Love them or hate them, Gamestop (parent of Australia’s EB Games chain) are a big company who make lots of money off selling used goods. How do they ensure that those goods are up to scratch? The Verge’s Sean Hollister goes inside one of their refurbishment centres to find out.
It’s an interesting insight into a side of video game retailing that we don’t get to see, and shows how the biggest video game retailer in the world is fighting back against online delivery and other technologies that seem set to end the concept of the video game retail store once and for all.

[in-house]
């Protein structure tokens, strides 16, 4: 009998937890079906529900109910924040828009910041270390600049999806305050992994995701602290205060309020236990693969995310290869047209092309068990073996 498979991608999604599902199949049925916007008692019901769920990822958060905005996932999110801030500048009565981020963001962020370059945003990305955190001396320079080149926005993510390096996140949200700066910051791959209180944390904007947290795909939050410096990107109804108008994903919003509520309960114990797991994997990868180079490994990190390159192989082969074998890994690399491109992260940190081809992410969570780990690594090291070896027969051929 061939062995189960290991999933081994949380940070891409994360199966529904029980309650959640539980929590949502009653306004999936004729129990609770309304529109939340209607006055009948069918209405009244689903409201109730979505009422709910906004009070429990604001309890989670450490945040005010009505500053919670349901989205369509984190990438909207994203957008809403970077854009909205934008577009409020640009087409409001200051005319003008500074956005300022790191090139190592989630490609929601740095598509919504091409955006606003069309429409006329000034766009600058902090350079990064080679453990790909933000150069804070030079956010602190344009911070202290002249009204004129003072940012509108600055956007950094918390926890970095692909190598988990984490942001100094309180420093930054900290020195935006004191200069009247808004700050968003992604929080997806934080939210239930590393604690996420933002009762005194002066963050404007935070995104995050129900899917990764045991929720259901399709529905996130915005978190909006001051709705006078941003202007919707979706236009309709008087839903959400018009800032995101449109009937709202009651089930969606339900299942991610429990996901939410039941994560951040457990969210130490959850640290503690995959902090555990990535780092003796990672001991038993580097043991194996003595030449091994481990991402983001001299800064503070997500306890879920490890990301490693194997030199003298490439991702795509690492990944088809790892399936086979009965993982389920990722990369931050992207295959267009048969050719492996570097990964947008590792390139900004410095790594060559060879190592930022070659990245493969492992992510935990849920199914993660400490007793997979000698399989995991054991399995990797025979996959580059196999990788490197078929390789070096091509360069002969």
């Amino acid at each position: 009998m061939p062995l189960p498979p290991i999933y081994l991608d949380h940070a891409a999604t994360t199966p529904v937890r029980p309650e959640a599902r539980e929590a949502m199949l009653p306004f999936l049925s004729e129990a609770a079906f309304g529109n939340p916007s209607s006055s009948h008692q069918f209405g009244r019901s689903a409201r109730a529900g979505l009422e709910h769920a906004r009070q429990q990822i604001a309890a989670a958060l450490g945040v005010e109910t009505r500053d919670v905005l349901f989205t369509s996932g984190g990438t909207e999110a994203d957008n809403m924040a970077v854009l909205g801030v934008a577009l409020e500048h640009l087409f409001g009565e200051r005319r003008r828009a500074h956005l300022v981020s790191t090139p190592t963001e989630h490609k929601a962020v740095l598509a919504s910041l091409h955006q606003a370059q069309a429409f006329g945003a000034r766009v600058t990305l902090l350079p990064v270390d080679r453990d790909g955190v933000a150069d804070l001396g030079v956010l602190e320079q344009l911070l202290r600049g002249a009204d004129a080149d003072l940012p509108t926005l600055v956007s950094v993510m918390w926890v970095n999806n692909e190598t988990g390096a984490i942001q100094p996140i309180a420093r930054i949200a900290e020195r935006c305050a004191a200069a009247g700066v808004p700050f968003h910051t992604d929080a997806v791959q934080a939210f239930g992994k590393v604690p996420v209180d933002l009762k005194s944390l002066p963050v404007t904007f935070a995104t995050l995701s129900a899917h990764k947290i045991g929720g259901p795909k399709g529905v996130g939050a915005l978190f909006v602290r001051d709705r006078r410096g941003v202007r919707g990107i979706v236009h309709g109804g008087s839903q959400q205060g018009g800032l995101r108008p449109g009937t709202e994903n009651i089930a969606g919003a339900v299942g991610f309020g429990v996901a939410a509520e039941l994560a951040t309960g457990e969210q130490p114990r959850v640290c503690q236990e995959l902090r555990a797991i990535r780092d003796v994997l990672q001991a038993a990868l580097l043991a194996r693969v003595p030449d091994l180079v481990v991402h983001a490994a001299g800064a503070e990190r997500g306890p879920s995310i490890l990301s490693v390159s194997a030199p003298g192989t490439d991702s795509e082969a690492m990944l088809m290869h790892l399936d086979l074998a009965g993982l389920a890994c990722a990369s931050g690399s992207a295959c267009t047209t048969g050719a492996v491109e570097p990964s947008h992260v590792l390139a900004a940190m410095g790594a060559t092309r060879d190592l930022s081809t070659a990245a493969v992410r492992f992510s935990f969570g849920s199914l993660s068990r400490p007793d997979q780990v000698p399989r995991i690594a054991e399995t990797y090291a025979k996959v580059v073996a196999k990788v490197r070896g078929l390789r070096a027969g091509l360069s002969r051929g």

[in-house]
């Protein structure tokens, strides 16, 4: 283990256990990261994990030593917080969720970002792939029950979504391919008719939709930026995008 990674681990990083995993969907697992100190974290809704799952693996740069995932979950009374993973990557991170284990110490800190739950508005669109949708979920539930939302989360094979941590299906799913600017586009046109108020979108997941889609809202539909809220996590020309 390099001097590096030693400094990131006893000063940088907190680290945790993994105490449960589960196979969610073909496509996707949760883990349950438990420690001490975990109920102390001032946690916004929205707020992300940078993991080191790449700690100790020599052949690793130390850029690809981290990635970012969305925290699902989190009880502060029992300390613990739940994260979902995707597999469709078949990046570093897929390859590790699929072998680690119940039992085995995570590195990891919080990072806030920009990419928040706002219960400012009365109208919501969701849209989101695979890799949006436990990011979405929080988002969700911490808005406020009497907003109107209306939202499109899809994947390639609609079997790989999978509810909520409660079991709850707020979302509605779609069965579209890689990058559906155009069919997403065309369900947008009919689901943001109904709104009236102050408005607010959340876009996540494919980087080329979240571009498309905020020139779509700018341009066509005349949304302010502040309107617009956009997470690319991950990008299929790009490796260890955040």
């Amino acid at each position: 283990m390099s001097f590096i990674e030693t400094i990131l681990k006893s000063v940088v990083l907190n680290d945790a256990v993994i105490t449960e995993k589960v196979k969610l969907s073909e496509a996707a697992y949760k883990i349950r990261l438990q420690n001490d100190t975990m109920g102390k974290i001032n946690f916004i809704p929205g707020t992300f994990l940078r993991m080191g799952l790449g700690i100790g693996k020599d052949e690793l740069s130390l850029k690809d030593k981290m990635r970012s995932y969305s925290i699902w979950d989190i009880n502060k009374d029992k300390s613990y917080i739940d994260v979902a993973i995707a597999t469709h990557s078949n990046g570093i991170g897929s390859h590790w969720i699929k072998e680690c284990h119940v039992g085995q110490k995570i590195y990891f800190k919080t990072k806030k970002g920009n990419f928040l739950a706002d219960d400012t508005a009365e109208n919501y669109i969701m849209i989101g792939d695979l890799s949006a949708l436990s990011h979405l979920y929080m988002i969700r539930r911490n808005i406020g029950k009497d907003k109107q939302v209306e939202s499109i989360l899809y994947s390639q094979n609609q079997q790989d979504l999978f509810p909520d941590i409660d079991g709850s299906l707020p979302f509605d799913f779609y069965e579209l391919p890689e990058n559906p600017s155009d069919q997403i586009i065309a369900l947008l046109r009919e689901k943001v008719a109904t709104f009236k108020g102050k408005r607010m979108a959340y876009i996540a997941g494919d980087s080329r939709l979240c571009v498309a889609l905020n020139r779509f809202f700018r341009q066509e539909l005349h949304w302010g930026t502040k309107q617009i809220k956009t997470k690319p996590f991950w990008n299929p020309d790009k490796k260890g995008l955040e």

In the year 2000, GameStop started refurbishing games and consoles with just 20 employees in a different building down the street. Now over 1,100 work in a plant formerly used to build wire harnesses for an automotive company, and consoles are just the beginning. We peek inside a giant metal cage where factory workers are testing iPads, iPods, and iPhones for basic functionality: the buttons, the screen, the microphone, the headphone jack, the charging port, and software features. It all happens fast: “Every 42 seconds, a unit will be rolling off this cell,” he says.
Fascinating stuff, and well worth a read.